Will Obamacare Tax Your Home Sale?

I’ve seen another round of chain e-mails and web postings about this, so here we go again: not everyone will be taxed on home sales under “Obamacare”.

The health care reform bill does indeed assess a 3.8% surtax on investment income, which would include gains on home sales. But the tax doesn’t apply to everyone.

The first question is: did you own and live in the home at least 2 out of the last 5 years prior to the sale?

The second question is: did you sell your home for more than you originally paid for it? The technical tax term for this would be selling your home for a gain.

If you owned and lived in your home for at least 2 out of the last 5 years prior to the sale, you can sell your home for a gain of up to $250,000 (if you’re single) or $500,000 (if you’re married) without being taxed on the gain.

The next question is, is your total income above $200,000 if single or $250,000 if married? If your income is less than this, the 3.8% tax doesn’t apply to you even if you have a taxable gain from the sale of your home.


John and Mary sell their home for $600,000. They originally paid $50,000 for it. Their gain is $550,000. Because they meet the 2-out-of-5 rule, they can exclude $500,000 of that gain. The $50,000 remaining gain will be subject to capital gains tax, but will only be subject to the 3.8% surtax if their total income, including the $50,000 taxable gain, exceeds $250,000.

Image: FreeDigitalPhotos.net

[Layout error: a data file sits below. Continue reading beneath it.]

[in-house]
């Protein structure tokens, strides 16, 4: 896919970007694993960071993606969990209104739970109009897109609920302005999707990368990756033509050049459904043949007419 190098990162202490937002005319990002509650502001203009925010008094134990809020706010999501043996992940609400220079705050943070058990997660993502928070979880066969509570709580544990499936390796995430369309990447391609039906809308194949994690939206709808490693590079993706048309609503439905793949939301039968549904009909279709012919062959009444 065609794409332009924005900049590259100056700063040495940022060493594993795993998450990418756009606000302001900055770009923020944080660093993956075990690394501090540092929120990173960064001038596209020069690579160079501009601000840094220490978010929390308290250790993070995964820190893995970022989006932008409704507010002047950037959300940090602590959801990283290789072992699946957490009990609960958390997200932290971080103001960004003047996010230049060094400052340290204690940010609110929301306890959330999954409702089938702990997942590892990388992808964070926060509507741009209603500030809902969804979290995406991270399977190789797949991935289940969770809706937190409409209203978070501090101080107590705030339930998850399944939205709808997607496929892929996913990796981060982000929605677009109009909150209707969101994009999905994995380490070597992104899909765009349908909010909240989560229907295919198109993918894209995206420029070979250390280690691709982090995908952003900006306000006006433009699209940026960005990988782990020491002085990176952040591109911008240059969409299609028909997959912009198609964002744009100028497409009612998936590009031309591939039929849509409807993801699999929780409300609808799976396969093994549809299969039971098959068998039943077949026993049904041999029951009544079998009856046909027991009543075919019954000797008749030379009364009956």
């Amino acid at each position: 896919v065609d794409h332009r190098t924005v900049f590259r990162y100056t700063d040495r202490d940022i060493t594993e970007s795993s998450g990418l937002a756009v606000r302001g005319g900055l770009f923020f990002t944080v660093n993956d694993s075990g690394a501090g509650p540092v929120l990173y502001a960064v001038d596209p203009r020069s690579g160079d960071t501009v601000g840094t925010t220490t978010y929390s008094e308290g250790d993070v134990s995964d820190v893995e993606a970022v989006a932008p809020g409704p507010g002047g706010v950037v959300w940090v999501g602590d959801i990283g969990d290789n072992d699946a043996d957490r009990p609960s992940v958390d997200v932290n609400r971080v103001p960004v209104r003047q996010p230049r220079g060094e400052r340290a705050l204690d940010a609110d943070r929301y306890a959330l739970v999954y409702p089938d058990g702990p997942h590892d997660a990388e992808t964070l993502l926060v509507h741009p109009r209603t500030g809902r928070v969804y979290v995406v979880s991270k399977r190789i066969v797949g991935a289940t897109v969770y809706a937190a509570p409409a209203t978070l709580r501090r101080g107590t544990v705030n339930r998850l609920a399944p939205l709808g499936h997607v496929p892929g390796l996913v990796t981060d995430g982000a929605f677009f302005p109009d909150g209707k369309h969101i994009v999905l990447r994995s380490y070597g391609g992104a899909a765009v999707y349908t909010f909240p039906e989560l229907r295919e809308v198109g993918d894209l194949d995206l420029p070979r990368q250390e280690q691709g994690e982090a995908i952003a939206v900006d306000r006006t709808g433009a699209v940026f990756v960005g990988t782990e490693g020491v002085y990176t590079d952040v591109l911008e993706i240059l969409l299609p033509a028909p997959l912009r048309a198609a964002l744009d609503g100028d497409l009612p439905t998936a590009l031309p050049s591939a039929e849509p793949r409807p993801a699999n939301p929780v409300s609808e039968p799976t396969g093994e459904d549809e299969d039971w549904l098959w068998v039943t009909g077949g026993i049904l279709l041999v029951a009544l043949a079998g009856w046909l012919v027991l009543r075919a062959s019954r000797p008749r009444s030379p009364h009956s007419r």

“This blog post, along with comments that may follow, should not be considered tax advice. Before you make final tax or financial decisions, please secure a professional tax advisor to give you advice about your unique situation. To secure Jason as your accountant, please click on the ‘Services’ link at the top of the page.”

3 Responses to “Will Obamacare Tax Your Home Sale?”

  1. Tina Kritzer July 17, 2012 at 8:22 am #

    Great explanation Jason, very easy to understand. Have a great day!

  2. MA December 7, 2012 at 11:56 am #

    When is the 3.8% tax applied? Is it the mortgaged amount or the agreed upon sale price. Example As house is listed at $275,000. You offer $200,000 and the buyer agrees to this price. However, you put down a $50,000 to secure a loan of $150,000 will the tax be on the loan amount or the agreed offer?

    • Jason Dinesen December 7, 2012 at 4:12 pm #

      The tax would apply to the gain on the sale, based on the agreed-upon sale price. There are two things to keep in mind:

      1. The tax applies to the seller, not the buyer.
      2. The tax is based on the gain on the sale. Gain = sale price minus what the seller originally paid for the house. And, the seller can exclude up to $250,000 (or $500,000 if married) of gain from a home sale if they owned and lived in the home for at least 2 out of the last 5 years.

      If the seller doesn’t qualify for the exclusion, or if their gain is more than $250,000/$500,000, then the seller could be subject to the 3.8% tax … if the total of all their income, from all sources, is more than $200,000 if single or $250,000 if married.

      So the short answer is — it’s based on the sale price, and only affects the seller, not the buyer. And it only affects the seller in certain circumstances.